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Alterna Tax Asset Group, LLC v. York County

United States District Court, D. South Carolina, Rock Hill Division

January 11, 2018

Alterna Tax Asset Group, LLC, Plaintiff,
v.
York County; York County Treasurer; York County Delinquent Tax Collector; Robert Clay Sparrow; Mickey Crowe; Fort Mill Holdings, LLC; and David Baucom, Defendants.

          ORDER AND OPINION

          MARGARET B. SEYMOUR SENIOR UNITED STATES DISTRICT JUDGE.

         On April 7, 2017, Plaintiff Alterna Tax Asset Group, LLC filed a complaint pursuant to diversity jurisdiction under § 28 U.S.C. § 1332, seeking to vacate a tax sale on certain property in York County, South Carolina. This matter is before the court on motion to dismiss filed by Defendants Robert Clay Sparrow (“Sparrow”) and Mickey Crowe (“Crowe”) on May 24, 2017; motion to dismiss filed by Defendants Fort Mill Holdings, LLC (“Fort Mill”) and David Baucom (“Baucom”) on May 25, 2017; and motion to dismiss filed by Defendants York County, York County Treasurer, and York County Delinquent Tax Collector (together, the “York County Defendants”) on May 30, 2017. Plaintiff filed a consolidated response in opposition to Defendants motions to dismiss on June 21, 2017.

         FACTS

         Certain real property in York County, South Carolina (the “Property”), was conveyed by Sparrow and Crowe to Fort Mill on December 1, 2011, for a purchase price of $907, 300. Baucom was guarantor on a note securing the Property, which was owner-financed by Sparrow and Crowe. It appears that Fort Mill ceased making payments to Sparrow and Crowe in or around June 2012. As a result, Sparrow and Crowe commenced foreclosure proceedings. On October 1, 2014, Crowe assigned all interest in the Property to Sparrow. Sparrow, Fort Mill, and Baucom entered into mediation and settled the foreclosure matter. On March 29, 2016, the Honorable S. Jackson Kimball entered a judgment against Fort Mill and Baucom in accordance with the terms of the settlement agreement.

         It further appears that Fort Mill failed to pay taxes on the Property for tax year 2014. As a result, the York County Treasurer issued an execution notice. In due course, the York County Delinquent Tax Collector issued a notice of levy as well as a notice of final redemption to Fort Mill. Fort Mill and Baucom agreed that any overage remaining from a tax sale after payment of the past due taxes would be paid to Sparrow and applied toward the amount due on the judgment. Plaintiff subsequently was deeded the Property after a public sale for a purchase price of $610, 000. The within action was filed before any overage on the tax sale could be forwarded to Sparrow.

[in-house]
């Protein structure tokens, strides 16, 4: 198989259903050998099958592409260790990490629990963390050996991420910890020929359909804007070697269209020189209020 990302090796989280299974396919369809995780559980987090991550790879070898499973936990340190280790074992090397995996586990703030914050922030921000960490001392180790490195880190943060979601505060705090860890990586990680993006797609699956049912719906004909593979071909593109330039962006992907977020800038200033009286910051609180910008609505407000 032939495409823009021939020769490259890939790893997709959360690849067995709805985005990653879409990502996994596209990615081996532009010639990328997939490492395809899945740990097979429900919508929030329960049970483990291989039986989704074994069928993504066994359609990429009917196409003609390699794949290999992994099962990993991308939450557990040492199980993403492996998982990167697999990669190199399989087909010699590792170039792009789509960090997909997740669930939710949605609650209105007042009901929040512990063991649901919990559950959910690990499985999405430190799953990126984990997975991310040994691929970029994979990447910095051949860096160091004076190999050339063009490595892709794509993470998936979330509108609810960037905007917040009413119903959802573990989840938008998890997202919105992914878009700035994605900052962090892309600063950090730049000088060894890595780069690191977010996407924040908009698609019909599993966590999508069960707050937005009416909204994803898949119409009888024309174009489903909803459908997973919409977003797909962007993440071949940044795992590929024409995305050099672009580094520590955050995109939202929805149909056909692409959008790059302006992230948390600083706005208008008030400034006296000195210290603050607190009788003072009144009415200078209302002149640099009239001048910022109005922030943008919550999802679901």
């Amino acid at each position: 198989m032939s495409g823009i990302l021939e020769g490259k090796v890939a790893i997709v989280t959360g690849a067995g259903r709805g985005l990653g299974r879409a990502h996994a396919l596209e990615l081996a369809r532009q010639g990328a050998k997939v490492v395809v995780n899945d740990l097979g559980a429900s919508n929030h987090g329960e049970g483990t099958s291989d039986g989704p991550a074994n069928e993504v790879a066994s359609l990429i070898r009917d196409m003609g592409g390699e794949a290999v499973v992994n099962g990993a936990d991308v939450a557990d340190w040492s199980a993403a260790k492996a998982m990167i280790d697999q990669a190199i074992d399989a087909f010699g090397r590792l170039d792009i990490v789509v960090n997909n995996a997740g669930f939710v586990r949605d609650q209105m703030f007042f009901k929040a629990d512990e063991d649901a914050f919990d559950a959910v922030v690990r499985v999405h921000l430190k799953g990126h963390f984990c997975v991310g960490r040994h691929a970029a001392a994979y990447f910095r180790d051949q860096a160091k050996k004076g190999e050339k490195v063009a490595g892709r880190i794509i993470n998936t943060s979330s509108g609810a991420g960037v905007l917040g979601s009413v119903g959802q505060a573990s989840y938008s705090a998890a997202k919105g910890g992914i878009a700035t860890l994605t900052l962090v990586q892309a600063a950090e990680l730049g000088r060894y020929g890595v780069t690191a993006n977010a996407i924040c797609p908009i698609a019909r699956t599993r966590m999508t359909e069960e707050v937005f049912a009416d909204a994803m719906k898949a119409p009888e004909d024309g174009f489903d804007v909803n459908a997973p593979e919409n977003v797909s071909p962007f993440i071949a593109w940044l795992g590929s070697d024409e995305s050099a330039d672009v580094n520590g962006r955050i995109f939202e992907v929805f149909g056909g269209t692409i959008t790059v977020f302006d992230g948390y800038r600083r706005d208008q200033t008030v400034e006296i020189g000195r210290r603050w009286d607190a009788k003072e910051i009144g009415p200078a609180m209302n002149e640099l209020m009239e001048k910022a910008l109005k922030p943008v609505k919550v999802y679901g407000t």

Plaintiff contends that the procedures followed by the York County Defendants did not comply with the statutory mandates of S.C. Code Ann. §§ 12-51-40(c) and -40(b), so that the tax sale is null and void. Specifically, Plaintiff asserts that (1) the York County Treasurer issued a facially defective “Execution Notice for Delinquent Property Taxes” to the York County Delinquent Tax Collector for the 2014 real property taxes owed on the Property (ECF No. 1, ¶ 16); (2) the Execution Notice was mailed to Fort Mill was returned improperly signed by Baucom rather than the registered agent for Fort Mill (Id. ¶¶ 17-22); (3) the York County Delinquent Tax Collector issued a facially defective “Notice of Levy” to Fort Mill (Id. ¶¶ 23-25); (4) the York County Delinquent Tax Collector mailed to Fort Mill a facially defective “Notice of Final Redemption for Property Sold at Delinquent Tax Sale (Id. ¶ 27), which Notice was sent to an improper address and returned by the United States Post Office as undeliverable as addressed (Id. ¶ 33-34).

         Plaintiff contends the monies it paid for the winning bid should be returned to it in light of the defective nature of the delinquent tax sale. Plaintiff seeks (1) to quiet title under S.C. Code Ann. § 12-61-10 by vacating the tax sale (First Cause of Action); (2) a declaratory judgment that the tax sale is null and void (Second Cause of Action); (3) injunctive relief prohibiting Defendants from transferring the purchase price of $610, 000 to any entity other than Plaintiff (Third Cause of Action); and (4) declaratory relief requiring Defendants to disgorge the monies paid by Plaintiff to obtain a tax deed to the Property (Fourth Cause of Action).